This week we explore whether technology is really a development silver bullet, if banks are too costly to absorb the unbanked, and two very different innovations in financial services in San Francisco.
- As the movement to bank the unbanked grows, Lisa Servon reminds us that the costs of “formal” banking services are often even higher than the costs of checkcashers and other non-traditional services.
- Charles Kenny and Justin Sandefur of the Center for Global Development have a “long read” in Foreign Policy, asking, “Can Silicon Valley Save the World?”
- The move to a cashless economy has been much slower than many advocates have predicted. Case-in-point, that a sandwich store in San Francisco, tech hub that it is, has gone cashless is actually news.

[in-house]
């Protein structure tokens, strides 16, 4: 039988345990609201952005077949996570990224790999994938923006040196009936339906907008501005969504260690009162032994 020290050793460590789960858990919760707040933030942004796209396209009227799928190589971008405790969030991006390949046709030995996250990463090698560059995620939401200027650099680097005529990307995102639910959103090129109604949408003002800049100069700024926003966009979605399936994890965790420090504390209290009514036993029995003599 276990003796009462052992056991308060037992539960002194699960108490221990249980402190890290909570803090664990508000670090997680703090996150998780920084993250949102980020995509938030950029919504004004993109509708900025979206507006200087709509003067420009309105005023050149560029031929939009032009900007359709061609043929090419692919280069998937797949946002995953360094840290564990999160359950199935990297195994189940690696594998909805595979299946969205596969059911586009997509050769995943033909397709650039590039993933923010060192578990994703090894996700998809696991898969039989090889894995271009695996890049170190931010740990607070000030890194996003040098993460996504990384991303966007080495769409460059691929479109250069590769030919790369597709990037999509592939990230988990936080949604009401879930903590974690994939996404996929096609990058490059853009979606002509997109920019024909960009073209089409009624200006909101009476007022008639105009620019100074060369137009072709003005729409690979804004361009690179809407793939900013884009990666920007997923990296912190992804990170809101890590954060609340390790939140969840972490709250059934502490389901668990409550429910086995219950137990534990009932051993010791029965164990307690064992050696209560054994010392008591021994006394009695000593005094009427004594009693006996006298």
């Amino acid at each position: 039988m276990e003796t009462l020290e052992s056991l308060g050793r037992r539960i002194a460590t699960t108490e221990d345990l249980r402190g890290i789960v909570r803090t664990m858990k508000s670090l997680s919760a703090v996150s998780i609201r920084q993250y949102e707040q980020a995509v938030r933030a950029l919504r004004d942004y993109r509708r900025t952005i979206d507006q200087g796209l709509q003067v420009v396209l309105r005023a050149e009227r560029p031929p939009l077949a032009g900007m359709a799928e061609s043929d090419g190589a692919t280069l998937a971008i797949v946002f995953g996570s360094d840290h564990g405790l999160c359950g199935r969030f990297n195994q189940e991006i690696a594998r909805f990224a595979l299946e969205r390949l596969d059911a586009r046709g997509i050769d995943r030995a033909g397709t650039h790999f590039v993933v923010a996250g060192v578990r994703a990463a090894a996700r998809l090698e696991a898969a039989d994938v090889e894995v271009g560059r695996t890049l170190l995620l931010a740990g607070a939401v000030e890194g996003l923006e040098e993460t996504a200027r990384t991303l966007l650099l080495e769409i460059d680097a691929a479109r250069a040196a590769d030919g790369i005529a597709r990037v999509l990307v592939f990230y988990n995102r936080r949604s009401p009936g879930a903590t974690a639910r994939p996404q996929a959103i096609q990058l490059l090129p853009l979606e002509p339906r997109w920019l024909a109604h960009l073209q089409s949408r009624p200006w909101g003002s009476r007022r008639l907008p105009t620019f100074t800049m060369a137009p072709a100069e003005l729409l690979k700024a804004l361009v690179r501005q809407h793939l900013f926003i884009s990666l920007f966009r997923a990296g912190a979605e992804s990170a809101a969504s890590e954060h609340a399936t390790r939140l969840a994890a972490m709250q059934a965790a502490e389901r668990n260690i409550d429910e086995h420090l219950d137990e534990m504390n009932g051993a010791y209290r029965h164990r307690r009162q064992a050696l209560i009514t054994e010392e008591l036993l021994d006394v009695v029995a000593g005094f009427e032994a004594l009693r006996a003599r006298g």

- University of Chicago social scientist Harold Pollack takes “rules of thumb” to a whole new level, claiming that all the financial advice you’ll ever need can fit on a 4x6 index card.
- Recently the New York Times ran two related opinion pieces on poverty – one focusing on how government anti-poverty programs ignore childless singles and the other by Joseph Stiglitz on the growing challenge of addressing inequality.
- San Francisco-based Mission Asset Fund brings documentation and guarantee services to the traditional lending circle model to help Latino residents build credit. A recent profile on NPR’s Marketplace highlights the hybrid formal-informal approach to financial services.
- After you pay for your sandwich with your phone, you might be able to walk next door to the drug store and do all of your banking – Walgreens announced it will begin providing financial services at 8,541 locations.